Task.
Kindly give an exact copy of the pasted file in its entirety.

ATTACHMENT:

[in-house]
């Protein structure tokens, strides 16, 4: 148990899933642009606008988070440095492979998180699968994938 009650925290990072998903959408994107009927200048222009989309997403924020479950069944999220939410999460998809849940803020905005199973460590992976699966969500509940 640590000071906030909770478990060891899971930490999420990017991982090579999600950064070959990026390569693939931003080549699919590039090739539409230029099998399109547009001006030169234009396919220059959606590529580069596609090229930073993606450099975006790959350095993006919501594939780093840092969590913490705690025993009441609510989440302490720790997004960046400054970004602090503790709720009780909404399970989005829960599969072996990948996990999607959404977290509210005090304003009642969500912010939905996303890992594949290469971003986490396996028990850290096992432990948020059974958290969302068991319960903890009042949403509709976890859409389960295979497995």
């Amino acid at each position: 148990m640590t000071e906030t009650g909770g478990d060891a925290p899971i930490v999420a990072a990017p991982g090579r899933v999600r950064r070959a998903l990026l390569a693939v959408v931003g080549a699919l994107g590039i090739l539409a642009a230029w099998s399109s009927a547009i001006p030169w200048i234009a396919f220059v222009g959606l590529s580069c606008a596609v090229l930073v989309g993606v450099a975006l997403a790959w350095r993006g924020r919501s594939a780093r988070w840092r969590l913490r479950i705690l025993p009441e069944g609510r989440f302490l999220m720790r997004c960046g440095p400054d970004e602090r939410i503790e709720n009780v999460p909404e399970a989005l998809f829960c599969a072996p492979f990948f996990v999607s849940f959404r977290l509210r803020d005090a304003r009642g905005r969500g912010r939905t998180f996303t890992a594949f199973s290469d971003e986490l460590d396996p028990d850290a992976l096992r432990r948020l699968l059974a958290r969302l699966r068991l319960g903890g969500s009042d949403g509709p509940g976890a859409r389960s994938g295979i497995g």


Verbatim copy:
[in-house]
């Protein structure tokens, strides 16, 4: 148990899933642009606008988070440095492979998180699968994938 009650925290990072998903959408994107009927200048222009989309997403924020479950069944999220939410999460998809849940803020905005199973460590992976699966969500509940 640590000071906030909770478990060891899971930490999420990017991982090579999600950064070959990026390569693939931003080549699919590039090739539409230029099998399109547009001006030169234009396919220059959606590529580069596609090229930073993606450099975006790959350095993006919501594939780093840092969590913490705690025993009441609510989440302490720790997004960046400054970004602090503790709720009780909404399970989005829960599969072996990948996990999607959404977290509210005090304003009642969500912010939905996303890992594949290469971003986490396996028990850290096992432990948020059974958290969302068991319960903890009042949403509709976890859409389960295979497995």
């Amino acid at each position: 148990m640590t000071e906030t009650g909770g478990d060891a925290p899971i930490v999420a990072a990017p991982g090579r899933v999600r950064r070959a998903l990026l390569a693939v959408v931003g080549a699919l994107g590039i090739l539409a642009a230029w099998s399109s009927a547009i001006p030169w200048i234009a396919f220059v222009g959606l590529s580069c606008a596609v090229l930073v989309g993606v450099a975006l997403a790959w350095r993006g924020r919501s594939a780093r988070w840092r969590l913490r479950i705690l025993p009441e069944g609510r989440f302490l999220m720790r997004c960046g440095p400054d970004e602090r939410i503790e709720n009780v999460p909404e399970a989005l998809f829960c599969a072996p492979f990948f996990v999607s849940f959404r977290l509210r803020d005090a304003r009642g905005r969500g912010r939905t998180f996303t890992a594949f199973s290469d971003e986490l460590d396996p028990d850290a992976l096992r432990r948020l699968l059974a958290r969302l699966r068991l319960g903890g969500s009042d949403g509709p509940g976890a859409r389960s994938g295979i497995g």